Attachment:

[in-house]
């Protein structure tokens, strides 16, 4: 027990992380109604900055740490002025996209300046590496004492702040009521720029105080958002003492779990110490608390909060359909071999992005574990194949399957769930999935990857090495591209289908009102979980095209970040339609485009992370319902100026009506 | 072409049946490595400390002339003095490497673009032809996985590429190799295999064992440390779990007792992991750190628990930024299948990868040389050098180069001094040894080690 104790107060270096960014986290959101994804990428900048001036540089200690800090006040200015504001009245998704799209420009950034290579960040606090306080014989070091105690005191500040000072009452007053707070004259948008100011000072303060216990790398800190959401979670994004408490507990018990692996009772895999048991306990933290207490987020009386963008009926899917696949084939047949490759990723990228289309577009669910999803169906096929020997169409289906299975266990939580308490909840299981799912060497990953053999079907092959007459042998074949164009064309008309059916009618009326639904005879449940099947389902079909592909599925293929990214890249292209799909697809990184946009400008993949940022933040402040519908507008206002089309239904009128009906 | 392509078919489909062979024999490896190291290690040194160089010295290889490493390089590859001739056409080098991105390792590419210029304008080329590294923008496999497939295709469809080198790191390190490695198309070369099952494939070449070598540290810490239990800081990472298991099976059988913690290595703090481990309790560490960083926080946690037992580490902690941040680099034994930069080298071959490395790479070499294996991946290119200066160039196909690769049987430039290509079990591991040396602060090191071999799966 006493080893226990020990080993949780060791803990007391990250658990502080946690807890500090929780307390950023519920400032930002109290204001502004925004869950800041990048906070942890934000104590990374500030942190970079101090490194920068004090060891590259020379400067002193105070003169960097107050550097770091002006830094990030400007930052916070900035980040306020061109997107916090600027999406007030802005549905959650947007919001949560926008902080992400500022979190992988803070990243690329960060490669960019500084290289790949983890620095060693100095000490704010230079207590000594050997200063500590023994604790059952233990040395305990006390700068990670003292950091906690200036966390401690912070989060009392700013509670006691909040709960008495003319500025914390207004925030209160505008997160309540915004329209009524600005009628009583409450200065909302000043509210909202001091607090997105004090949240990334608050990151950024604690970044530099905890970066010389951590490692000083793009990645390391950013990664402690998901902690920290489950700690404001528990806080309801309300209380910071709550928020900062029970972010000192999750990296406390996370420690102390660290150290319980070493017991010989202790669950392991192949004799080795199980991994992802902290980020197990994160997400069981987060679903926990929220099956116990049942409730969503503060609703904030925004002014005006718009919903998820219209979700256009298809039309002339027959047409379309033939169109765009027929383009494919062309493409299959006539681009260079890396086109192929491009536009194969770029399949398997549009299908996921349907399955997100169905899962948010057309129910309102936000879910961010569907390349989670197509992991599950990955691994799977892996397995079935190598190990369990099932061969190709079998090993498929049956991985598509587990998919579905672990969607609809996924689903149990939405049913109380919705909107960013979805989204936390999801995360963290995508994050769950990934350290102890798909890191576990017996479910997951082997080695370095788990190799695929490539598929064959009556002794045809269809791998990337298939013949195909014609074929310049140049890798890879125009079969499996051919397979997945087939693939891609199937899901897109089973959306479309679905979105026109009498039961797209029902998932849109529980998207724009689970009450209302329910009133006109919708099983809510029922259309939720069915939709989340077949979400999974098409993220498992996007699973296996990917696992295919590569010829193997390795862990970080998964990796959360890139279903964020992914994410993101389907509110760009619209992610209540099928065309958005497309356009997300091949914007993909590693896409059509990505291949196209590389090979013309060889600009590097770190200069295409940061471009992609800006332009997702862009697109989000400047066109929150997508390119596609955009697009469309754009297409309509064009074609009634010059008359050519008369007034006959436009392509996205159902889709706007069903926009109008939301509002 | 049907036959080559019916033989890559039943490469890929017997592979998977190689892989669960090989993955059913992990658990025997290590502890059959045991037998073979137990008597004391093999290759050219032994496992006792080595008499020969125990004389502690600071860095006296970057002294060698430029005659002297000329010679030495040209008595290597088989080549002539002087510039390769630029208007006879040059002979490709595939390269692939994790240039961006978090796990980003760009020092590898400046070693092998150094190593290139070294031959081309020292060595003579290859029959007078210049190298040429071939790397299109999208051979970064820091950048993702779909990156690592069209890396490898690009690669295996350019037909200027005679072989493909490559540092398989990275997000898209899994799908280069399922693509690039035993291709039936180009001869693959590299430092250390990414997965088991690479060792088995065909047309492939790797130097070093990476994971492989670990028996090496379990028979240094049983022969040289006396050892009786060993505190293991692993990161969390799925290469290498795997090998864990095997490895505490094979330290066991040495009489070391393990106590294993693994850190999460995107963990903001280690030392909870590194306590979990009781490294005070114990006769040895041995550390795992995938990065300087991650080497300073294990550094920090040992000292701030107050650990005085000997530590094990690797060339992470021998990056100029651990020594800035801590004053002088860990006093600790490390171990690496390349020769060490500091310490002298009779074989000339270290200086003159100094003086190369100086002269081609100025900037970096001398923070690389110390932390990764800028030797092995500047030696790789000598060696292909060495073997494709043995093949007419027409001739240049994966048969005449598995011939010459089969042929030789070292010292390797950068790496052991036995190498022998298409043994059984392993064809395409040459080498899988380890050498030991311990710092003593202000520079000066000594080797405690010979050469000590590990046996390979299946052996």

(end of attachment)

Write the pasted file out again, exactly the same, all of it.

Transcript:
[in-house]
């Protein structure tokens, strides 16, 4: 027990992380109604900055740490002025996209300046590496004492702040009521720029105080958002003492779990110490608390909060359909071999992005574990194949399957769930999935990857090495591209289908009102979980095209970040339609485009992370319902100026009506 | 072409049946490595400390002339003095490497673009032809996985590429190799295999064992440390779990007792992991750190628990930024299948990868040389050098180069001094040894080690 104790107060270096960014986290959101994804990428900048001036540089200690800090006040200015504001009245998704799209420009950034290579960040606090306080014989070091105690005191500040000072009452007053707070004259948008100011000072303060216990790398800190959401979670994004408490507990018990692996009772895999048991306990933290207490987020009386963008009926899917696949084939047949490759990723990228289309577009669910999803169906096929020997169409289906299975266990939580308490909840299981799912060497990953053999079907092959007459042998074949164009064309008309059916009618009326639904005879449940099947389902079909592909599925293929990214890249292209799909697809990184946009400008993949940022933040402040519908507008206002089309239904009128009906 | 392509078919489909062979024999490896190291290690040194160089010295290889490493390089590859001739056409080098991105390792590419210029304008080329590294923008496999497939295709469809080198790191390190490695198309070369099952494939070449070598540290810490239990800081990472298991099976059988913690290595703090481990309790560490960083926080946690037992580490902690941040680099034994930069080298071959490395790479070499294996991946290119200066160039196909690769049987430039290509079990591991040396602060090191071999799966 006493080893226990020990080993949780060791803990007391990250658990502080946690807890500090929780307390950023519920400032930002109290204001502004925004869950800041990048906070942890934000104590990374500030942190970079101090490194920068004090060891590259020379400067002193105070003169960097107050550097770091002006830094990030400007930052916070900035980040306020061109997107916090600027999406007030802005549905959650947007919001949560926008902080992400500022979190992988803070990243690329960060490669960019500084290289790949983890620095060693100095000490704010230079207590000594050997200063500590023994604790059952233990040395305990006390700068990670003292950091906690200036966390401690912070989060009392700013509670006691909040709960008495003319500025914390207004925030209160505008997160309540915004329209009524600005009628009583409450200065909302000043509210909202001091607090997105004090949240990334608050990151950024604690970044530099905890970066010389951590490692000083793009990645390391950013990664402690998901902690920290489950700690404001528990806080309801309300209380910071709550928020900062029970972010000192999750990296406390996370420690102390660290150290319980070493017991010989202790669950392991192949004799080795199980991994992802902290980020197990994160997400069981987060679903926990929220099956116990049942409730969503503060609703904030925004002014005006718009919903998820219209979700256009298809039309002339027959047409379309033939169109765009027929383009494919062309493409299959006539681009260079890396086109192929491009536009194969770029399949398997549009299908996921349907399955997100169905899962948010057309129910309102936000879910961010569907390349989670197509992991599950990955691994799977892996397995079935190598190990369990099932061969190709079998090993498929049956991985598509587990998919579905672990969607609809996924689903149990939405049913109380919705909107960013979805989204936390999801995360963290995508994050769950990934350290102890798909890191576990017996479910997951082997080695370095788990190799695929490539598929064959009556002794045809269809791998990337298939013949195909014609074929310049140049890798890879125009079969499996051919397979997945087939693939891609199937899901897109089973959306479309679905979105026109009498039961797209029902998932849109529980998207724009689970009450209302329910009133006109919708099983809510029922259309939720069915939709989340077949979400999974098409993220498992996007699973296996990917696992295919590569010829193997390795862990970080998964990796959360890139279903964020992914994410993101389907509110760009619209992610209540099928065309958005497309356009997300091949914007993909590693896409059509990505291949196209590389090979013309060889600009590097770190200069295409940061471009992609800006332009997702862009697109989000400047066109929150997508390119596609955009697009469309754009297409309509064009074609009634010059008359050519008369007034006959436009392509996205159902889709706007069903926009109008939301509002 | 049907036959080559019916033989890559039943490469890929017997592979998977190689892989669960090989993955059913992990658990025997290590502890059959045991037998073979137990008597004391093999290759050219032994496992006792080595008499020969125990004389502690600071860095006296970057002294060698430029005659002297000329010679030495040209008595290597088989080549002539002087510039390769630029208007006879040059002979490709595939390269692939994790240039961006978090796990980003760009020092590898400046070693092998150094190593290139070294031959081309020292060595003579290859029959007078210049190298040429071939790397299109999208051979970064820091950048993702779909990156690592069209890396490898690009690669295996350019037909200027005679072989493909490559540092398989990275997000898209899994799908280069399922693509690039035993291709039936180009001869693959590299430092250390990414997965088991690479060792088995065909047309492939790797130097070093990476994971492989670990028996090496379990028979240094049983022969040289006396050892009786060993505190293991692993990161969390799925290469290498795997090998864990095997490895505490094979330290066991040495009489070391393990106590294993693994850190999460995107963990903001280690030392909870590194306590979990009781490294005070114990006769040895041995550390795992995938990065300087991650080497300073294990550094920090040992000292701030107050650990005085000997530590094990690797060339992470021998990056100029651990020594800035801590004053002088860990006093600790490390171990690496390349020769060490500091310490002298009779074989000339270290200086003159100094003086190369100086002269081609100025900037970096001398923070690389110390932390990764800028030797092995500047030696790789000598060696292909060495073997494709043995093949007419027409001739240049994966048969005449598995011939010459089969042929030789070292010292390797950068790496052991036995190498022998298409043994059984392993064809395409040459080498899988380890050498030991311990710092003593202000520079000066000594080797405690010979050469000590590990046996390979299946052996």